Page last updated at 19:35 GMT, Friday, 29 May 2009 20:35 UK

Phil Spector jailed for 19 years


The judge ordered Spector to pay $16,811 in funeral expenses and other fees

US music producer Phil Spector has been jailed for at least 19 years for murdering an actress in 2003.

The producer, 69, famed for his Wall of Sound recording technique, was last month found guilty of shooting Lana Clarkson at his California home.

Spector had pleaded not guilty to the second-degree murder during the five-month retrial in Los Angeles. His lawyers said he would appeal.

Ms Clarkson was best known for her role in 1985 cult film Barbarian Queen.

On Friday, Spector was given a sentence of 15 years to life for second-degree murder and an additional four years for personal use of a gun.

The presiding judge at the court in Los Angeles said Spector must serve at least 19 years before being eligible for parole - by which time he will be 88 years old.

Spector was given a retrial after the jury in his original trial failed to reach a unanimous decision in 2007.

Prolific career

Spector sat motionless in court in Los Angeles, his eyelids drooping slightly, as the sentence was read out, the BBC's Rajesh Mirchandani reports.

Lana Clarkson appeared in cult 1980s film Barbarian Queen
Lana Clarkson appeared in cult 1980s film Barbarian Queen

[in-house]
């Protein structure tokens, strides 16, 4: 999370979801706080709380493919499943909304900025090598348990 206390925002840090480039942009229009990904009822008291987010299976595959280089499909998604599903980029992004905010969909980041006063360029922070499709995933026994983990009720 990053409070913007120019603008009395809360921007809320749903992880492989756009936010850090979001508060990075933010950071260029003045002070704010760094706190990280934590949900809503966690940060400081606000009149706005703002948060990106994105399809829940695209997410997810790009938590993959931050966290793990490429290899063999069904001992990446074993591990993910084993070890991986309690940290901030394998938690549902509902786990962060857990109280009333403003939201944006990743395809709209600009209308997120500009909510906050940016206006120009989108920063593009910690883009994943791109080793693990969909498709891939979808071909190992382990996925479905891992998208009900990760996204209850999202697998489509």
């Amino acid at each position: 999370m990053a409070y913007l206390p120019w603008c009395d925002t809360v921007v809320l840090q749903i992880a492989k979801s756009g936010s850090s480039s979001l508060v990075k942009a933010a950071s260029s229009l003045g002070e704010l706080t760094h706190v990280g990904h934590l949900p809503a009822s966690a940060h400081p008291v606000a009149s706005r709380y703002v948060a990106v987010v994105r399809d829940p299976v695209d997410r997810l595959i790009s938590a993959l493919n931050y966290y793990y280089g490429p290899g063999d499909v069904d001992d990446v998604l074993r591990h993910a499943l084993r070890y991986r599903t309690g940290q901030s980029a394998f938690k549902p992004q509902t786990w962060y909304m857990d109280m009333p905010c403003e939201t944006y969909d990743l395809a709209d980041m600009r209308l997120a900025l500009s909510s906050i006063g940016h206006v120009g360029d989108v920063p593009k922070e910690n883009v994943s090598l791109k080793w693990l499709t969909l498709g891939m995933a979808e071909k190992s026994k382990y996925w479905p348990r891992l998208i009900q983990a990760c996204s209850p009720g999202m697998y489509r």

There were few surprises, our correspondent says. The crime of second-degree murder of which he was convicted carries a minimum penalty of 15 years in prison, with a maximum of life.

He denied all along that he was responsible for the death of Lana Clarkson, whom he had met in a bar, but the jury decided he had shot her in the mouth at his mansion near Los Angeles.

Before sentencing, the victim's mother, Donna, gave a statement to the court, saying: "My beautiful daughter, I miss you so."

Phil Spector's work as a music producer influenced millions.

He invented the Wall of Sound and created some of the most memorable pop hits of the 1960s for acts like Tina Turner, the Ronettes and the Righteous Brothers.

But for all his musical genius, Spector had a dark side.

He was often described as being a bully in the studio, a man with a liking for guns and an eccentric personality.

During the five-month retrial, five female acquaintances testified that Spector had threatened them at gunpoint in incidents dating back to the 1970s.

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